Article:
doctor Sarah Van Orman, medical director of USC Student Health, noted that the student health fee provides funding for additional campus mental health providers and a group focused on education and sexual assault prevention — services available to students without any copay. She said these additions are important because, even with insurance, students can still have a hard time finding private advisors to help in a timely manner, and if they do, students costs will be shared.
“Student health fees support our public health infrastructure on campus,” says Van Orman.
Because students can get primary health care services on campus at the student health center, few of them seek insurance-covered care, and that helps keep them safe. Lower monthly premium for Aetna student health plan. “These are all working together and are not overlapping at all,” says Van Orman.
USC’s student health insurance has an in-network annual deductible of $450 and a $20 copay for doctor’s office visits. It also offers comprehensive services nationwide, so students are protected at school and at home — even if it’s nationwide. According to Van Orman, about half of USC students purchase Aetna student insurance.
Other universities have a different strategy. Eg, George Washington UniversityMandatory health insurance covers the services of the on-campus health center. Unless they’re exempt, undergraduates must sign up for a student health plan — which costs $2,700 a year — unless they prove they have another insurance plan that meets the criteria. school. The health plan premium entitles students to many free services at the student health center, including medical office visits, certain prescriptions, and routine screenings for communicable diseases. sexually transmitted.
Beckley said university rules vary on whether they allow students to choose insurance plans other than what the school offers.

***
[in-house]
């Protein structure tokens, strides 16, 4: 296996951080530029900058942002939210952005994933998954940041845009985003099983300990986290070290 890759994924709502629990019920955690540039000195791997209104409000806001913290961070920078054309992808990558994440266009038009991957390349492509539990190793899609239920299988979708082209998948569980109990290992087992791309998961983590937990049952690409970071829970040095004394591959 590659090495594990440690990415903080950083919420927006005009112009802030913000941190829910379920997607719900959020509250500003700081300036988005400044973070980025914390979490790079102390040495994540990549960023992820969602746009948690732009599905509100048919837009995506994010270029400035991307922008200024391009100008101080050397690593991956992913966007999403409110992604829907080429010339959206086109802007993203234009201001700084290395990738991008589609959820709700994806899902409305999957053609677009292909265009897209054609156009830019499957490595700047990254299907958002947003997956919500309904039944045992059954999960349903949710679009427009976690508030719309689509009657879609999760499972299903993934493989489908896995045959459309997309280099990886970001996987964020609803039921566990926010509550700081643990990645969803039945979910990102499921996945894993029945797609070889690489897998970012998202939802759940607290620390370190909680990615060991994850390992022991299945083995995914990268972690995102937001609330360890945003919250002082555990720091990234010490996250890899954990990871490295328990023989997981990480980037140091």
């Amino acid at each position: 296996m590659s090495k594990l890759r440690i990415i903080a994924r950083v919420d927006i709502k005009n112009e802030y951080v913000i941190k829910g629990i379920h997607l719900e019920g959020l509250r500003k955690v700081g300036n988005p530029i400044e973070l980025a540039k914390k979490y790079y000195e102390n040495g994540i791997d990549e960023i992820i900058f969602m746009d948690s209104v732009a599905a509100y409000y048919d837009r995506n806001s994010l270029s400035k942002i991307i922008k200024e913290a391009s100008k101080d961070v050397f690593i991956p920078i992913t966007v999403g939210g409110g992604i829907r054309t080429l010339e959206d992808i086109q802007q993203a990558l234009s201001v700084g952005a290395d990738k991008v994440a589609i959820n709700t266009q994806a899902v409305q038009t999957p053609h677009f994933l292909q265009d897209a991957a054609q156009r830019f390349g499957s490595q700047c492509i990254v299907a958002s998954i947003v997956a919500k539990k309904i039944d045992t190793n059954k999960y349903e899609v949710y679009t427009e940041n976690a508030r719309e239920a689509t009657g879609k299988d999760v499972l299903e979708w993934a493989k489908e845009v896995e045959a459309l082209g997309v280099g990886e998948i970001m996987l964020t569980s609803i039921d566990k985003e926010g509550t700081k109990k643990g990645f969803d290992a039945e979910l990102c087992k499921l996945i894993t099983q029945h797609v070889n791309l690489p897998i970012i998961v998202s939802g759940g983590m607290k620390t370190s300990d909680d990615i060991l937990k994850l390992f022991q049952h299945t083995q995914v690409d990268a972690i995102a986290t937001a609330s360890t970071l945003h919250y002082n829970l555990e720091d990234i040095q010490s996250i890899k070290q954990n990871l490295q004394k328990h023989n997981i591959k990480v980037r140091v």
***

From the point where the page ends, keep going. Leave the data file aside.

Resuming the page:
USC allows students to purchase an alternative policy through their parent’s plan or on the ACA marketplace as long as it meets school requirements including comprehensive health insurance in the Los Angeles area and Preventive care coverage with zero cost sharing. Out-of-state Medicaid or CHIP programs do not meet the university’s criteria because they do not have a network of routine care providers in California.
That’s bad news for Montgomery-Downs.
“This was not something we were budgeting for,” she said of USC’s medical expenses.
Montgomery-Downs, a former associate professor at West Virginia University and now a freelance editor, said she didn’t know what to do when she received a USC medical bill. She thought Bryn, who turned 19 last week, would initially be covered because her CHIP plan provides coverage for treatment in emergency rooms and out-of-the-box urgent care centers. state. And Montgomery-Downs wants to make sure her daughter has health insurance over the summer and the holidays while at home.
Unsure about which market coverage options would meet the school’s rules and deadlines, she decided to use the Aetna student program that USC offers.
A look at the market options on Covered California shows that $2,200 for the USC Aetna student program is a competitive price. The lowest-priced comparable PPO program offered by California Blue Cross will provide Bryn with a nationwide network of providers that cost about $2,400 a year factoring in government subsidies. based on their family income. The PPO offers some coverage to out-of-network doctors and hospitals.
Montgomery-Downs gets market coverage and says she’s going to buy a market plan for Bryn for next school year. She said she wished they had known about all medical expenses at the time of admission rather than just before class started.
“It was all a nightmare, even for someone with the privilege of time and some understanding of these bureaucracies — higher education and health insurance,” says Montgomery-Downs.
KHN (Kaiser Health News) is a national newsroom that produces in-depth journalism on health issues. Along with Policy Analysis and Exploration, KHN is one of the three main activities in Vietnam KFF (Kaiser Family Foundation). KFF is a funded non-profit organization that provides information on health issues to the nation.